The angels in the mosaic above are just a few of the many beautiful statues found in Green-Wood Cemetery, located at 500 25th Street in Brooklyn, New York. Founded in 1838, as one of America's first rural cemeteries, Green-Wood Cemetery soon developed an international reputation for its magnificent beauty and became a fashionable place to be buried. Its 478 acres of hills, valleys, glacial ponds and paths contain the largest outdoor collection of 19th and 20th century statuary and mausoleums. Many famous Americans are buried here, and among its 500,00 permanent residents are Louis Comfort Tiffany, Boss Tweed, Leonard Bernstein, Henry Ward Beecher, and Horace Greeley. In 2006 Green-Wood was designated a National Historic Landmark.
This is one of my favorite residents, the Indian Princess "Do Hum Me" (1824–1843) She tragically died only five weeks after her marriage. If you click on and enlarge the mosaic above you can read the inscriptions on her grave stone and see the bas relief plaque depiction of her grieving husband by artist Robert Launitz.
My husband and I have been volunteers at Green-Wood Cemetery for many years assisting with the Civil War Veteran Project, in which approximately 3,300 Civil War veterans buried in Green-Wood have been identified. We are still in the process of finding more veterans in the cemetery records and on the grounds. The above stones are new ones ordered from the Veteran's Administration to replace the worn ones in the background of the two Prentiss brothers. Originally from Baltimore, Maryland, one brother fought for the north, and one for the south, and both were mortally wounded in the 1865 siege of Petersburg, Virginia. They reconciled on the battle field in an emotional scene, and died within months of each other. A third brother who lived in Brooklyn had them buried side by side at Green-Wood.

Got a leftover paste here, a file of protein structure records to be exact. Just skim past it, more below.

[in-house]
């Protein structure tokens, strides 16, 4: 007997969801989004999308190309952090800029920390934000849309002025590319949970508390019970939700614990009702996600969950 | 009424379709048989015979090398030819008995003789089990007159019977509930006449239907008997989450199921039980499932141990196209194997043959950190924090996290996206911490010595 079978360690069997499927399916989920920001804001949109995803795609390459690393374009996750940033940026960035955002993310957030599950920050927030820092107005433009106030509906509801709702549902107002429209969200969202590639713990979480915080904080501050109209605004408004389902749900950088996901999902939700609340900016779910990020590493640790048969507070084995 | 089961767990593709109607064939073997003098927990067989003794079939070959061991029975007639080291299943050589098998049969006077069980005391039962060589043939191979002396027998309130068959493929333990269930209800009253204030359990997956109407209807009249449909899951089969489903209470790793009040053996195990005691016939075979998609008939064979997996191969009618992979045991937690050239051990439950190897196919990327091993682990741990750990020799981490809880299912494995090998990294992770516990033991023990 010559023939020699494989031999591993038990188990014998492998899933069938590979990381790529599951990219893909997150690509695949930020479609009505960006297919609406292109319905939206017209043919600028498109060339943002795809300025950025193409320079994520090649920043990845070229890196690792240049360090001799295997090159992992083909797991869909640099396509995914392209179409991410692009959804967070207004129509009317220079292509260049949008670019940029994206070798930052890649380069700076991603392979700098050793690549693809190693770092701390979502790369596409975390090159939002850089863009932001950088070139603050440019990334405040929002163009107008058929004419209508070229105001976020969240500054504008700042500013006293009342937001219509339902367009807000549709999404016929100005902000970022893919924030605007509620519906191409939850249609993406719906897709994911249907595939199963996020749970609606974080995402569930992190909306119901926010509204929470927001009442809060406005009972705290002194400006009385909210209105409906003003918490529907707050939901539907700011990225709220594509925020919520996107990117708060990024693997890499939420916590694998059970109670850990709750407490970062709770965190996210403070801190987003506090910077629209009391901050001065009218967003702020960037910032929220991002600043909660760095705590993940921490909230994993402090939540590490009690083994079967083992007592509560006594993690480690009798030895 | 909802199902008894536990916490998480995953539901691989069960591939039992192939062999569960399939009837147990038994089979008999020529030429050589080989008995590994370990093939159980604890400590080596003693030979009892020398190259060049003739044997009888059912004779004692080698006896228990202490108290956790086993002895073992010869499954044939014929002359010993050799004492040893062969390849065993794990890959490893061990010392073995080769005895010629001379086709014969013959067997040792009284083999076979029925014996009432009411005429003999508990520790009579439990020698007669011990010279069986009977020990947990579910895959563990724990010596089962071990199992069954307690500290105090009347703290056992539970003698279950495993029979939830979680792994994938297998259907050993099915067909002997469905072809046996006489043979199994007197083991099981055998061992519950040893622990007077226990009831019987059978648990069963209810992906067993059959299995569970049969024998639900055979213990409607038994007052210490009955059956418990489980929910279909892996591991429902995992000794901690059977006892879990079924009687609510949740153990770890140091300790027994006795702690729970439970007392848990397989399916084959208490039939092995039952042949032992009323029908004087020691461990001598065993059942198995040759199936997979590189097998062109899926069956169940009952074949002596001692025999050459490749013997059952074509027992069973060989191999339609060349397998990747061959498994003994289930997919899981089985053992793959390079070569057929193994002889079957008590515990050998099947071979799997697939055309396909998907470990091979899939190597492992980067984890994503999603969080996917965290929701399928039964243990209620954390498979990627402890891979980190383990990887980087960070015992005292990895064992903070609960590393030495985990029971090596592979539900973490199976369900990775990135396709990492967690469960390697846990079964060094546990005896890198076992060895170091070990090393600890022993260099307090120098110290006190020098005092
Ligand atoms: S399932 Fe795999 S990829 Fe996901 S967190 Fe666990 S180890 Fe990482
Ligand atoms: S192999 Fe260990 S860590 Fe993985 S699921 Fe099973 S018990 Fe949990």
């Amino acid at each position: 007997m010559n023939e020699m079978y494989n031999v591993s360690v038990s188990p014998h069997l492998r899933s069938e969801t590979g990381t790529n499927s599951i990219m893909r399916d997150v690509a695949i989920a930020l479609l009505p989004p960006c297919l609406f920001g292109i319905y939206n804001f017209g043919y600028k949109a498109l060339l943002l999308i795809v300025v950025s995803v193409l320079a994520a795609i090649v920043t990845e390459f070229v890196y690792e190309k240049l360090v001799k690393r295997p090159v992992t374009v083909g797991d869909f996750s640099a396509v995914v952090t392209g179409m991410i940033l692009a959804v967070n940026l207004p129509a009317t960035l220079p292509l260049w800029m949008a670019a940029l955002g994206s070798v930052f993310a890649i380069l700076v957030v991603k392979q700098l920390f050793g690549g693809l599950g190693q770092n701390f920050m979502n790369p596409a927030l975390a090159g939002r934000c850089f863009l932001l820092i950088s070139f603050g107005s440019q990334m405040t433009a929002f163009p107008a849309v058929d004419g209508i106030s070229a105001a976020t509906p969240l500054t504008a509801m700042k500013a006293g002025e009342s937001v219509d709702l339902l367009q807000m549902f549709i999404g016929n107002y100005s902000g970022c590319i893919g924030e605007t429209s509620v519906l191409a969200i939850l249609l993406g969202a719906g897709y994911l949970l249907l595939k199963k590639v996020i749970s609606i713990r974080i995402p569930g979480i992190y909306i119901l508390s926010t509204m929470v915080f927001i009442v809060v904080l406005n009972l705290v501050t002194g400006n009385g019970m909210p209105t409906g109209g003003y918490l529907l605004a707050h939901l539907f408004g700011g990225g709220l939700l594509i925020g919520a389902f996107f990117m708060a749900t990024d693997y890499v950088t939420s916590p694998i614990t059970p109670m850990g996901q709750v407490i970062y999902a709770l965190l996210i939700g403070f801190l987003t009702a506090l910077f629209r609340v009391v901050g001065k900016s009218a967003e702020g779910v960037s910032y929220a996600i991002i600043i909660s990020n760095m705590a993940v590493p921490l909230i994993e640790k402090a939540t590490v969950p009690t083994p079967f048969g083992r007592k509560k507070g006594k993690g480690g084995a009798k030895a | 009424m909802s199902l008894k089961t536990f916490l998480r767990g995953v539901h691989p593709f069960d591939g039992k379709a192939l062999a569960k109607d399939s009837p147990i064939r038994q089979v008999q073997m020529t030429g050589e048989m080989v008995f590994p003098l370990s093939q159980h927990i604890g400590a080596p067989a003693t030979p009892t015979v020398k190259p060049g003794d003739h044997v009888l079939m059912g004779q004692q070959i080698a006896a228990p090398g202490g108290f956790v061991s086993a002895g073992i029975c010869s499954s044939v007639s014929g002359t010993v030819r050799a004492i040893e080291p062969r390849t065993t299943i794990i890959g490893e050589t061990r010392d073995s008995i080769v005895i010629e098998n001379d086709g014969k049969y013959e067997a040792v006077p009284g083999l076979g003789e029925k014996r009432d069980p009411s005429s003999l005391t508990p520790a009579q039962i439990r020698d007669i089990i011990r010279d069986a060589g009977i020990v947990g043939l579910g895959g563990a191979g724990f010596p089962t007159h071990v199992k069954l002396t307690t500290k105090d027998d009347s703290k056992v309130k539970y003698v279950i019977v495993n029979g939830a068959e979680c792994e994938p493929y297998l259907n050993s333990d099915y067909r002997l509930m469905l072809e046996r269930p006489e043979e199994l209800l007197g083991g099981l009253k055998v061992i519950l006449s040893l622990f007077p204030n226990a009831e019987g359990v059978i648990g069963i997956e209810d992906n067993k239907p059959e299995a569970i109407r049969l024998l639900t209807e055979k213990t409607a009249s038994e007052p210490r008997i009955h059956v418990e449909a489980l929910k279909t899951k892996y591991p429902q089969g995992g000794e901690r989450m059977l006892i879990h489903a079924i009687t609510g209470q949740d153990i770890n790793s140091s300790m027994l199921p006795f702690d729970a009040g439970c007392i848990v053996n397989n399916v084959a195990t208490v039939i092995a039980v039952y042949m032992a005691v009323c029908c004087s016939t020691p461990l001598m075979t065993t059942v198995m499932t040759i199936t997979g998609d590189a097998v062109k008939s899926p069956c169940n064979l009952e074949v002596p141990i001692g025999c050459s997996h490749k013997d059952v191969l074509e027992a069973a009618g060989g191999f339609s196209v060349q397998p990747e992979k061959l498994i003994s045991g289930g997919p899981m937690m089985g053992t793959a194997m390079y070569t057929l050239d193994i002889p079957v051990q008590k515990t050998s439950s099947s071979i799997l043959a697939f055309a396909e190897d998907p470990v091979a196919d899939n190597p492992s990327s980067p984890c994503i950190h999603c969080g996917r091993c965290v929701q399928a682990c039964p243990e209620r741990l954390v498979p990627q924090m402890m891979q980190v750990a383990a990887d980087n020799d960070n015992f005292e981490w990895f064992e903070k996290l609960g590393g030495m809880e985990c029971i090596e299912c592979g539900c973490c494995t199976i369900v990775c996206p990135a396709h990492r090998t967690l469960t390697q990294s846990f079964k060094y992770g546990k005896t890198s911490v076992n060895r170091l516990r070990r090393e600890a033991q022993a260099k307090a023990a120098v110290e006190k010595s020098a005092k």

Last weekend, as part of the "Open House New York" event, Green-Wood Cemetery hosted "Angels and Accordions," a beautiful musical and dance performance choreographed by Martha Bowers of Dance Theatre Etcetera, features a cast of 30 dancers, original music by Guy Klucevsek and Bob Goldberg, played live by a band of accordionists, and included a visual installation inside the Catacombs designed by photographer Alexander Heilner. It was truly a beautiful performance as the dancers portrayed both mouners and angels and then went on to pose in the cemetery as watchful living angels.
I am linking this postt to Mary of The Little Red House Mosaic Monday blog event. Please visit Mary's blog today to see links to other blogs participating today with their beautiful and interesting mosaics.